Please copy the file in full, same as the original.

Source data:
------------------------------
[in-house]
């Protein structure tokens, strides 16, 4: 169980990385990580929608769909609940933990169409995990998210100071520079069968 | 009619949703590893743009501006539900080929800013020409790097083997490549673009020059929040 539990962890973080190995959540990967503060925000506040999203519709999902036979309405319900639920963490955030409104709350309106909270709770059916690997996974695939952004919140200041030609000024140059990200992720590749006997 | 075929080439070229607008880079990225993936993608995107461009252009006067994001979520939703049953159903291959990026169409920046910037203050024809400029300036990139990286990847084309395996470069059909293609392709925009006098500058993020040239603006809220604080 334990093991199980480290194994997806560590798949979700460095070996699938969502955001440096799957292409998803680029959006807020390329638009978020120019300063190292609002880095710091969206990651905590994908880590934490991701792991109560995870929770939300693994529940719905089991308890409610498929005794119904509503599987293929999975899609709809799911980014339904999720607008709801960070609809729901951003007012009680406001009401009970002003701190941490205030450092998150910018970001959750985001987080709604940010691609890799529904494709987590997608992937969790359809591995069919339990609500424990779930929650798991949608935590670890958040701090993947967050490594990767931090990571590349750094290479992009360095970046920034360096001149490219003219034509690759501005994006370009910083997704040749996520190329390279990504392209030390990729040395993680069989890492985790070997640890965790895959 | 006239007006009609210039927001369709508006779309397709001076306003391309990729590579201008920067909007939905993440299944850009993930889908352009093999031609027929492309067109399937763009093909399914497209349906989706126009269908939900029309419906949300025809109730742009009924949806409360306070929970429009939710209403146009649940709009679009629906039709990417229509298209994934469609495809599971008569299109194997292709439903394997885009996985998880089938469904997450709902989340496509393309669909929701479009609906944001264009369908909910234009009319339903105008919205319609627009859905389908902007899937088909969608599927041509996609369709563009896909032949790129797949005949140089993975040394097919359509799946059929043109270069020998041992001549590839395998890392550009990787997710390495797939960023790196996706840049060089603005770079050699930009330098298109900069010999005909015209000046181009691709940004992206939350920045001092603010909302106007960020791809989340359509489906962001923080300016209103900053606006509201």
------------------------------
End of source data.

[in-house]
């Protein structure tokens, strides 16, 4: 169980990385990580929608769909609940933990169409995990998210100071520079069968 | 009619949703590893743009501006539900080929800013020409790097083997490549673009020059929040 539990962890973080190995959540990967503060925000506040999203519709999902036979309405319900639920963490955030409104709350309106909270709770059916690997996974695939952004919140200041030609000024140059990200992720590749006997 | 075929080439070229607008880079990225993936993608995107461009252009006067994001979520939703049953159903291959990026169409920046910037203050024809400029300036990139990286990847084309395996470069059909293609392709925009006098500058993020040239603006809220604080 334990093991199980480290194994997806560590798949979700460095070996699938969502955001440096799957292409998803680029959006807020390329638009978020120019300063190292609002880095710091969206990651905590994908880590934490991701792991109560995870929770939300693994529940719905089991308890409610498929005794119904509503599987293929999975899609709809799911980014339904999720607008709801960070609809729901951003007012009680406001009401009970002003701190941490205030450092998150910018970001959750985001987080709604940010691609890799529904494709987590997608992937969790359809591995069919339990609500424990779930929650798991949608935590670890958040701090993947967050490594990767931090990571590349750094290479992009360095970046920034360096001149490219003219034509690759501005994006370009910083997704040749996520190329390279990504392209030390990729040395993680069989890492985790070997640890965790895959 | 006239007006009609210039927001369709508006779309397709001076306003391309990729590579201008920067909007939905993440299944850009993930889908352009093999031609027929492309067109399937763009093909399914497209349906989706126009269908939900029309419906949300025809109730742009009924949806409360306070929970429009939710209403146009649940709009679009629906039709990417229509298209994934469609495809599971008569299109194997292709439903394997885009996985998880089938469904997450709902989340496509393309669909929701479009609906944001264009369908909910234009009319339903105008919205319609627009859905389908902007899937088909969608599927041509996609369709563009896909032949790129797949005949140089993975040394097919359509799946059929043109270069020998041992001549590839395998890392550009990787997710390495797939960023790196996706840049060089603005770079050699930009330098298109900069010999005909015209000046181009691709940004992206939350920045001092603010909302106007960020791809989340359509489906962001923080300016209103900053606006509201």